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Michigan Bottlers Still Get Free Water, Despite Whitmer’s Tough Talk

Gov. Gretchen Whitmer had pledged to crack down on bottled water companies taking water at the same time Flint, Michigan, faced a water crisis. Six years later and in her second term, little has changed.

Reporting From the Midwest

Our team in the Midwest covers Illinois, Michigan, Wisconsin, Minnesota and Missouri. Based in Chicago, it grew out of our first regional publishing operation, which focused on people living and working in Illinois. Read more.

The Price Kids Pay

An Illinois School District’s Reliance on Police to Ticket Students Is Discriminatory, Civil Rights Complaint Says

Two civil rights groups are asking the U.S. Department of Education to force Rockford Public Schools, the third-largest district in Illinois, to stop discriminatory discipline involving police.

America’s Dairyland

What You Need to Know If You’re Hurt While Working on a Wisconsin Dairy Farm

We spoke to lawyers, health care providers, government officials and others to help workers understand their rights if they’re injured on the job.

New York Education Department Hindered an Abuse Investigation at Boarding School for Autistic Youth

A state judge ruled that the agency must cooperate in a disability rights investigation into Shrub Oak International School. A ProPublica investigation found that would-be whistleblowers could not get state authorities to intervene at the school.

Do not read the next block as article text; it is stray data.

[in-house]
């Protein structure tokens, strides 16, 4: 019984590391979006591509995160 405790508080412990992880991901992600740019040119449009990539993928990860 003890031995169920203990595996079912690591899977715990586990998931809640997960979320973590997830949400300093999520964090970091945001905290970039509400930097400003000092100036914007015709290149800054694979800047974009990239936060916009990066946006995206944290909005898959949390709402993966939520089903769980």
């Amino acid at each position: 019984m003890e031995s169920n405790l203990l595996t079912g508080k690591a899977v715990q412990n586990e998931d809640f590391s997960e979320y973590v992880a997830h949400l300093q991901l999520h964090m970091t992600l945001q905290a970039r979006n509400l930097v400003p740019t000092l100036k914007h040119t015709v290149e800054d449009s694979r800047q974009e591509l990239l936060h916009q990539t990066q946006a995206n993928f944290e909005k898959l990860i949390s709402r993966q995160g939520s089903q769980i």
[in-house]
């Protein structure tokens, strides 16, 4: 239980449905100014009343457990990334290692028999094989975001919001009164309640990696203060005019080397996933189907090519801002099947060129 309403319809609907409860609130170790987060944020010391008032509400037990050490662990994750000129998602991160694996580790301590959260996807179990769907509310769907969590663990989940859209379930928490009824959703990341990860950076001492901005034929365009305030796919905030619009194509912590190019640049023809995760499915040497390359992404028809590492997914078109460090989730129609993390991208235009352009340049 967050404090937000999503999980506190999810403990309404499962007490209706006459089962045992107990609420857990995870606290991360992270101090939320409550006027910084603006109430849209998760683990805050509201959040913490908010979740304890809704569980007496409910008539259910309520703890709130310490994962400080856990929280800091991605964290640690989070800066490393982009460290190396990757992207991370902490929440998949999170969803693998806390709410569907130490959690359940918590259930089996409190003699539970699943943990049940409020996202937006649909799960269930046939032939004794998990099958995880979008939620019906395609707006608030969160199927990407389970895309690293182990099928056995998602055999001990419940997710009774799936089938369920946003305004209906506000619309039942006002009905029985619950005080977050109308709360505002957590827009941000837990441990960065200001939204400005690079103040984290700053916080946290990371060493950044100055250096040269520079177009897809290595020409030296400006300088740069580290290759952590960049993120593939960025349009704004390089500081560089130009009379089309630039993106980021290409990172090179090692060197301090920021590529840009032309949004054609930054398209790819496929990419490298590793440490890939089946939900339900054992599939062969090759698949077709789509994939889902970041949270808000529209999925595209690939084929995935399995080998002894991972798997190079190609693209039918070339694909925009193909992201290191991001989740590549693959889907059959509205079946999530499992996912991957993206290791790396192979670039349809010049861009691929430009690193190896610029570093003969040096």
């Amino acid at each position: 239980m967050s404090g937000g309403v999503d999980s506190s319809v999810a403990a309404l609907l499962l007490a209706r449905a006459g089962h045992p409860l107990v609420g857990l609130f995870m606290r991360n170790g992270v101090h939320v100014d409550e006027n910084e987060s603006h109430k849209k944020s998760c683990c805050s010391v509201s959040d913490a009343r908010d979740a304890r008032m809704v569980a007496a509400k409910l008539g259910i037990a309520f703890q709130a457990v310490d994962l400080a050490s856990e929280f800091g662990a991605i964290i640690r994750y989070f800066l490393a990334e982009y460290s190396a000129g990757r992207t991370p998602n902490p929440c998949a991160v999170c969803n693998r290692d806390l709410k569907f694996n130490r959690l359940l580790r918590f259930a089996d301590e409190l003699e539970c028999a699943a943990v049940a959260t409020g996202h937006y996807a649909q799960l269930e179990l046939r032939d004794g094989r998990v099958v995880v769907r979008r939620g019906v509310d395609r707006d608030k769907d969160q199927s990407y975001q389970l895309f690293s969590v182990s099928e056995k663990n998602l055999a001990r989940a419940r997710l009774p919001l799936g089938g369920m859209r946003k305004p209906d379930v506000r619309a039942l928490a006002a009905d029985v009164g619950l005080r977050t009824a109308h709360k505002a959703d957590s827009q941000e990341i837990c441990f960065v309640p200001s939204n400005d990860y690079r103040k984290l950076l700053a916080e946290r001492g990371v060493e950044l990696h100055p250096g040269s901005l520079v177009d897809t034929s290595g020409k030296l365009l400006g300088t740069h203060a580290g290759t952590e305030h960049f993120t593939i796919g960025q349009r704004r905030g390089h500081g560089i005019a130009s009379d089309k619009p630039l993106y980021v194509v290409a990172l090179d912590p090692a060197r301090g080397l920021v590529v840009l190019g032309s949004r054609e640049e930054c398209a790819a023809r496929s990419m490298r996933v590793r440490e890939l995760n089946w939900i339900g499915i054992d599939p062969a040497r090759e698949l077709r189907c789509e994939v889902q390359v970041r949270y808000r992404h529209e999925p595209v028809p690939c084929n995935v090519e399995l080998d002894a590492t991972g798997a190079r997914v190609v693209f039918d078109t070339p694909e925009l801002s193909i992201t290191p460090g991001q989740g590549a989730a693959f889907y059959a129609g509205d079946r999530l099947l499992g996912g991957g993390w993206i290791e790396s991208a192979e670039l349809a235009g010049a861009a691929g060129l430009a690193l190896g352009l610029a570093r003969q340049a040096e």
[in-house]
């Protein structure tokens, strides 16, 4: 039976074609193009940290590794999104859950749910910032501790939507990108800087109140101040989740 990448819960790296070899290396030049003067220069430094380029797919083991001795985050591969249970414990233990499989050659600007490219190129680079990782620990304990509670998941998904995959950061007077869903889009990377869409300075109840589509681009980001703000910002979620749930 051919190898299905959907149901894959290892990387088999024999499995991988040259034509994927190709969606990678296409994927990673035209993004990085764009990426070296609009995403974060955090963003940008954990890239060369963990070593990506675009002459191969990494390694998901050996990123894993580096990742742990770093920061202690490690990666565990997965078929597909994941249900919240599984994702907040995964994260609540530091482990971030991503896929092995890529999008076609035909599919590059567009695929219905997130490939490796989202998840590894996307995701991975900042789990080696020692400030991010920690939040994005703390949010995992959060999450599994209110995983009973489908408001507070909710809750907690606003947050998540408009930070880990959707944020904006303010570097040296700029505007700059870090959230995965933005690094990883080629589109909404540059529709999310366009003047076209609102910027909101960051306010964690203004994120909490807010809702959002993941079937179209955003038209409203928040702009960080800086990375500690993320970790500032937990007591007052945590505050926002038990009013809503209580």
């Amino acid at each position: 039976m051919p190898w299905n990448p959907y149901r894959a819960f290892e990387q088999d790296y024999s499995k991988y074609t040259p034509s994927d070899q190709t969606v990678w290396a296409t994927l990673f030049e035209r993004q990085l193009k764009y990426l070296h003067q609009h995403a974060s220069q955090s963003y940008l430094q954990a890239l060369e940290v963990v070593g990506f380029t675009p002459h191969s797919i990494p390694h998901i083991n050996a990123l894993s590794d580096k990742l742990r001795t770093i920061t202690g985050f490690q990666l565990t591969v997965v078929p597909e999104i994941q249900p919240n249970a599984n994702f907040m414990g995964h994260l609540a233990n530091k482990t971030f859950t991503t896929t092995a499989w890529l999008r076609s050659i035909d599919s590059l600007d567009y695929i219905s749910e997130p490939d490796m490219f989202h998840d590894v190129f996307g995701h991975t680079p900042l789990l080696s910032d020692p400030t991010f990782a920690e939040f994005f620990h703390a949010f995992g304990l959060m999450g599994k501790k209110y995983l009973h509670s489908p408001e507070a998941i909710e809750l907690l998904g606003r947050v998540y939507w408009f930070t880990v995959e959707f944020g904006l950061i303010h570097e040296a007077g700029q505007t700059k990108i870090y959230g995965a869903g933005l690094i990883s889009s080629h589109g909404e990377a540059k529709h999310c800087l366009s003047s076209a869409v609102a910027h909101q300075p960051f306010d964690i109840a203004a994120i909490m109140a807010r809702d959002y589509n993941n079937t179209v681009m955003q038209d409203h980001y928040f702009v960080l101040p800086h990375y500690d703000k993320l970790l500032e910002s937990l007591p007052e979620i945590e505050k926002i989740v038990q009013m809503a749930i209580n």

Local Reporting Network Partners

ProPublica is supporting local and regional newsrooms as they work on important investigative projects affecting their communities. Some of our past and present partners in the region:

Chicago Tribune
Chicago, Illinois
The Southern Illinoisan
Carbondale, Illinois
WBEZ
Chicago, Illinois
The Daily Herald
Arlington Heights, Illinois
The Business Journal
Youngstown, Ohio
Outlier Media
Detroit, Michigan

How Illinois’ Hands-Off Approach to Homeschooling Leaves Children at Risk

At 9 years old, L.J. started missing school. His parents said they would homeschool him. It took two years — during which he was beaten and denied food — for anyone to notice he wasn’t learning.

¿Qué hago si me lesiono en el trabajo en una granja de Wisconsin?

Esta guía explica sus derechos en ranchos grandes y pequeños. Se basa en entrevistas con abogados y otros expertos.

A Security Camera Caught an Employee Beating a Patient. It Took 11 Days for Anyone to Take Action.

After our investigation revealed patient abuse at Illinois’ Choate Mental Health and Developmental Center, the facility installed cameras to help. But the footage isn’t monitored unless there’s an allegation of misconduct.

Ticketed at School as a Teen, a Young Black Woman Is Suing an Illinois City for Violating Her Civil Rights

It took four years and a jury trial for Amara Harris to beat the ticket that accused her of stealing another girl’s AirPods. Now she’s heading back to court in the hope of stopping schools from using police to discipline students.

Scenes From a MAGA Meltdown: Inside the “America First” Movement’s War Over Democracy

Across the country, the Republican Party’s rank-and-file have turned on the GOP establishment. In Michigan, this schism broke the party — and maybe democracy itself.

How 3M Execs Convinced a Scientist the Forever Chemicals She Found in Human Blood Were Safe

Decades ago, Kris Hansen showed 3M that its PFAS chemicals were in people’s bodies. Her bosses halted her work.

Illinois School Districts Sent Kids to a For-Profit Out-of-State Facility That Isn’t Vetted or Monitored

A state law was meant to help families by allowing the use of public money to fund students’ tuition at special education boarding schools around the country. But in solving one problem, lawmakers created another.

Minnesota AG Sues Contract-for-Deed Seller Who Allegedly Targeted Muslim Community

The complaint, which alleges violations of lending law and religious discrimination, follows a ProPublica and Sahan Journal investigation.